In the green-car world, the leaf is the king of all icons.
The 2010 Honda Insight fertilized the idea when it bowed in 2008; it still promotes greener driving with electronically rendered displays of plants that add leaves as the car's computers sense a light, planet-conscious foot on the gas pedal.
The king of the leaves? The 2011 Nissan LEAF, of course, which puts the iconography right up there in the name--like southern churches that advertise their theology on their roadside signs.
Ford plays the leaf game in its Fusion Hybrid, by displaying a growing number of leaves in its SmartGauge cluster as it helps train drivers to drive more miserly. The visual cue shows up on the right side of the LCD instrument display.
The 2011 Lincoln MKZ Hybrid says it with flowers. In the MKZ Hybrid cluster, a subtle tweak to the software turns the leaves of the Fusion Hybrid into buds that bloom as the driver's green skills grow.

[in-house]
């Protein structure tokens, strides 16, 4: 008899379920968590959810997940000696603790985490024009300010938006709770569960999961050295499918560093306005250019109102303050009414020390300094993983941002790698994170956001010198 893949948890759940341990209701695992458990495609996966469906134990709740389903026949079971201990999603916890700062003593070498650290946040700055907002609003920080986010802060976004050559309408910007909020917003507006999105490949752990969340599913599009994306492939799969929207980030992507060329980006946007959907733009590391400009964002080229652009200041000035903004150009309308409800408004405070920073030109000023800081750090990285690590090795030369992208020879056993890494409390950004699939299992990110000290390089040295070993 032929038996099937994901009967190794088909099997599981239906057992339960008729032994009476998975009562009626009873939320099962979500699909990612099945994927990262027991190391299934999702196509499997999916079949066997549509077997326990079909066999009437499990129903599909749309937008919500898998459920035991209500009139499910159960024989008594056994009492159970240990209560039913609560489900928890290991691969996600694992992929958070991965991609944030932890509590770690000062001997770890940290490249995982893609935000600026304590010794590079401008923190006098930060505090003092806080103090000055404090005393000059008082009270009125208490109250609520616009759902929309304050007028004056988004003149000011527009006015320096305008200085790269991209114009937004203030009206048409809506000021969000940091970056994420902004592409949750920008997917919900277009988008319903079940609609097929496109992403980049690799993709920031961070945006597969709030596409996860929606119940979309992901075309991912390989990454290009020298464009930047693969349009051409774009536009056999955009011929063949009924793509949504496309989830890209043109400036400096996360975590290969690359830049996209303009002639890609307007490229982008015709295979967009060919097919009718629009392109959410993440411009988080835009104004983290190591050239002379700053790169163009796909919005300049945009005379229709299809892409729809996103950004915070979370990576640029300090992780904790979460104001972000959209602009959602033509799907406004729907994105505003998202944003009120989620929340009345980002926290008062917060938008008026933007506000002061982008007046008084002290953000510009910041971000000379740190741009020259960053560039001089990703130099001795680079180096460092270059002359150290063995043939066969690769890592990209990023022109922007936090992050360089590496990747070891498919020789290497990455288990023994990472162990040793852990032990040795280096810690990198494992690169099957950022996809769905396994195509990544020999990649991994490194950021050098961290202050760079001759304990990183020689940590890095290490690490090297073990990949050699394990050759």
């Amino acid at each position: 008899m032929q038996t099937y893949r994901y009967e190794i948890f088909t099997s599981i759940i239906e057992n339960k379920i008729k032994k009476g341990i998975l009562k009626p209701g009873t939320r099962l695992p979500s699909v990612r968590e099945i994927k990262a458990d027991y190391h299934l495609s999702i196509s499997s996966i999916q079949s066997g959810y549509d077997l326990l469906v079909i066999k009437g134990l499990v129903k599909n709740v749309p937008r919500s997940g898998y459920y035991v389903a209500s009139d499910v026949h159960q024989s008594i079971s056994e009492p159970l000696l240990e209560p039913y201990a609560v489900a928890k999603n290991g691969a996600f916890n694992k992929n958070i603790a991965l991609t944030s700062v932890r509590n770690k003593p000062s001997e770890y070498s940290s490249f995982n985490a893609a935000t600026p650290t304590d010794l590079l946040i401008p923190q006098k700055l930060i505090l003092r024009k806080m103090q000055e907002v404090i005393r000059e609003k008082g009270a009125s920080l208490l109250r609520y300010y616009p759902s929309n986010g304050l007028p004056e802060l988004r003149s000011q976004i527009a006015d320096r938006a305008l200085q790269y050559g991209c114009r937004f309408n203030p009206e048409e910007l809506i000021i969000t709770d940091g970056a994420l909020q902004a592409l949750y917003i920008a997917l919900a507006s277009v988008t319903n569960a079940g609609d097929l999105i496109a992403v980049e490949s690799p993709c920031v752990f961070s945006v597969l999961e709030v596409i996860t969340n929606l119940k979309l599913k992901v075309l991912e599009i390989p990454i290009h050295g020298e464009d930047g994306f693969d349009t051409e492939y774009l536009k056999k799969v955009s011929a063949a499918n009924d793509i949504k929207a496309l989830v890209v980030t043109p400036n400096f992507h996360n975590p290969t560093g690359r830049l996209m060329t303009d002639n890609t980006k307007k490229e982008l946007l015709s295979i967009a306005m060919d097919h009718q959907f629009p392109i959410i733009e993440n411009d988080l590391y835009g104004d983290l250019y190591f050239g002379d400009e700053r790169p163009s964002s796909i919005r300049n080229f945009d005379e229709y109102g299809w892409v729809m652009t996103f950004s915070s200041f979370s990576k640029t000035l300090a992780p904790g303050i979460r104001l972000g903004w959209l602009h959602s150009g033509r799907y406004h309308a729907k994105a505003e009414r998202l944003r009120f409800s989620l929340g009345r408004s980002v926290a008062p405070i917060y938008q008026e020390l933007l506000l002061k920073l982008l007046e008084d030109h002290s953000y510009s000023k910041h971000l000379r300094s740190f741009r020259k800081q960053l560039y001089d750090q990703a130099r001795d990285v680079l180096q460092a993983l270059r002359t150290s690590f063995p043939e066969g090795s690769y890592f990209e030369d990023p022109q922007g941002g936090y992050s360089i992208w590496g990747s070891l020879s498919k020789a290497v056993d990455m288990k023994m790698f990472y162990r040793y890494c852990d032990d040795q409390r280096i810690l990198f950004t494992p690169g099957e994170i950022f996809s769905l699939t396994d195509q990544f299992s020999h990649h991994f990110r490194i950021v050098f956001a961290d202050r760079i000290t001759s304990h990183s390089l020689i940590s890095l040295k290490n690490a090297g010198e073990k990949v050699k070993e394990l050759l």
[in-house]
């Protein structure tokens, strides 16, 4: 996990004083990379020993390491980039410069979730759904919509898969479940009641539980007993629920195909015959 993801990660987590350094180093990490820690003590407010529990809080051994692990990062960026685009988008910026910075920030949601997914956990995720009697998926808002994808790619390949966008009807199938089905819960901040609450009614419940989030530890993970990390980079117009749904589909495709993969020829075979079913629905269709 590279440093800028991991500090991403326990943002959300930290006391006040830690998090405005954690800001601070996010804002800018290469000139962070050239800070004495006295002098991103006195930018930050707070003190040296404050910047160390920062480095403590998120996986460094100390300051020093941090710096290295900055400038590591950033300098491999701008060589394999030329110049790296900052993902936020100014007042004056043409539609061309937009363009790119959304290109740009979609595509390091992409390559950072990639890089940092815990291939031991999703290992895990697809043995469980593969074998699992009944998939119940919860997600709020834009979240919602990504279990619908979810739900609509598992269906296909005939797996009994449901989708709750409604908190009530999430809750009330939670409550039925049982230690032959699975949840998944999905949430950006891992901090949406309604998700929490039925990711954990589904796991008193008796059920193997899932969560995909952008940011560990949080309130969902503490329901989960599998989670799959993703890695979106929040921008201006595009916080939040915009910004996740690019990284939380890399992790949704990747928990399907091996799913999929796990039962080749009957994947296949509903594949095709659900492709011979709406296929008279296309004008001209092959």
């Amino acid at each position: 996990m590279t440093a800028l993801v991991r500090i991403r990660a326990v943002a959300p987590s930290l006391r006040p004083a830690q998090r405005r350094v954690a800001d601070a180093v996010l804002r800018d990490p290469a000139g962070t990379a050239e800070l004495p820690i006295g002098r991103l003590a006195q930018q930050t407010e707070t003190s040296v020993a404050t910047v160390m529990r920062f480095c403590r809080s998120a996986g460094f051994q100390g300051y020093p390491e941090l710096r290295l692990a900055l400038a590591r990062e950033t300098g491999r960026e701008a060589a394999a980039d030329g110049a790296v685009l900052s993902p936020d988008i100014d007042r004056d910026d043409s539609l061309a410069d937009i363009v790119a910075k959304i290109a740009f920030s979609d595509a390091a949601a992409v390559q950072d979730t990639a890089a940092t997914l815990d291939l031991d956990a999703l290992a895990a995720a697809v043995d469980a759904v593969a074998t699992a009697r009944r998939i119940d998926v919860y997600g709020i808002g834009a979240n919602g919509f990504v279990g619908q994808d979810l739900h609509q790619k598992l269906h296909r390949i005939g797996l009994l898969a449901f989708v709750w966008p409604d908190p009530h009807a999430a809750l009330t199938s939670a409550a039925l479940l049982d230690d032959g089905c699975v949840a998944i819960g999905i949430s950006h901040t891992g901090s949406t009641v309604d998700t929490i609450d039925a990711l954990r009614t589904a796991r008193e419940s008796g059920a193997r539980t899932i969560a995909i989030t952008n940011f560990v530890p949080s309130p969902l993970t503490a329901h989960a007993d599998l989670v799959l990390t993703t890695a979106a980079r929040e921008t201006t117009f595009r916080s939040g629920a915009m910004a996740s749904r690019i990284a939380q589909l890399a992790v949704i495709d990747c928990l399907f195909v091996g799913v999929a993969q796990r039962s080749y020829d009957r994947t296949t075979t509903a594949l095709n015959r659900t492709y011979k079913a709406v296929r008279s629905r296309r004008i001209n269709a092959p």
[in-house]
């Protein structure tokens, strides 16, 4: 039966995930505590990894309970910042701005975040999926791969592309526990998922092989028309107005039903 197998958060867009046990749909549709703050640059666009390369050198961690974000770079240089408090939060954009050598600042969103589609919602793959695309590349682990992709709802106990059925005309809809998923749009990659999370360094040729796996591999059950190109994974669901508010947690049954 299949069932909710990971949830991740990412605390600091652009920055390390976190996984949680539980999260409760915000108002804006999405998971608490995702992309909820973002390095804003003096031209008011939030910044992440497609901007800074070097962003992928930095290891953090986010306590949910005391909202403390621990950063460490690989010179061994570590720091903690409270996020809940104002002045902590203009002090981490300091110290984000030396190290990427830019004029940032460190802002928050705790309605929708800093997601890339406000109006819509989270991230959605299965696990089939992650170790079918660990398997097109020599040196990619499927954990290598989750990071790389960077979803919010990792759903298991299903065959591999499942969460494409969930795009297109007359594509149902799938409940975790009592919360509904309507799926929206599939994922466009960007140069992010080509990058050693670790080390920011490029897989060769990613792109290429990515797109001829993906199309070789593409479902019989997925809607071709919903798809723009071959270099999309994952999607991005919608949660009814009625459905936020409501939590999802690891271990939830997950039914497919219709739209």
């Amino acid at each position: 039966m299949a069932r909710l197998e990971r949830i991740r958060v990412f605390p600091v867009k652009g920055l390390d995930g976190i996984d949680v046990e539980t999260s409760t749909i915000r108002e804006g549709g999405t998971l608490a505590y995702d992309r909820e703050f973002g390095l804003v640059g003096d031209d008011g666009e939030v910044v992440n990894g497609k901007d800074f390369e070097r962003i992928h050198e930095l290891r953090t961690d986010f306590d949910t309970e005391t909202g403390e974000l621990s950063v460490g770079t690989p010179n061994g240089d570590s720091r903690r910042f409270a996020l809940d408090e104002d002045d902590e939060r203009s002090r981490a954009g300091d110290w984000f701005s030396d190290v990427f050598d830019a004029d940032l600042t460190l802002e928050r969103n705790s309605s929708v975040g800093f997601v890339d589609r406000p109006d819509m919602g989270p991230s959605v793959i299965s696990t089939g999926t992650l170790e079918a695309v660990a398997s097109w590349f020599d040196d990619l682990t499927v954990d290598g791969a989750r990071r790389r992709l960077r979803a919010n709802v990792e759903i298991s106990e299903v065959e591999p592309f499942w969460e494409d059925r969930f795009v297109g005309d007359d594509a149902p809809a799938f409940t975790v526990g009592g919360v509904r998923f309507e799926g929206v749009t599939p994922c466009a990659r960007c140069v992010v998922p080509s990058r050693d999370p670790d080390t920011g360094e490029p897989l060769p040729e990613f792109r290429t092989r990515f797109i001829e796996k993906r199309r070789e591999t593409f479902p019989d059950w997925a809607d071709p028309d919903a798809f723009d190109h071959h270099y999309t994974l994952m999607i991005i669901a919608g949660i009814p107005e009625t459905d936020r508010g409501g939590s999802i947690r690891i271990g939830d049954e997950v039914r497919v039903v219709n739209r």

Why flowers? Is it simply an appeal to female buyers? Jason Johnson, Ford's user interface engineer, says the company's made an emotional connection with its own hybrid vehicles, and that they're appealing to eco-aware buyers with small cues and frills like the flowers.
"A hybrid buyer...is more emotionally engaged, in being a more responsible citizen," he says.
The difference also gives Lincoln's hybrid sedan a bit of distinction from the closely related Fusion, he adds.
Or it could be simpler yet, he says.
"Maybe Lincoln customers like flowers."
2011 Lincoln MKZ Hybrid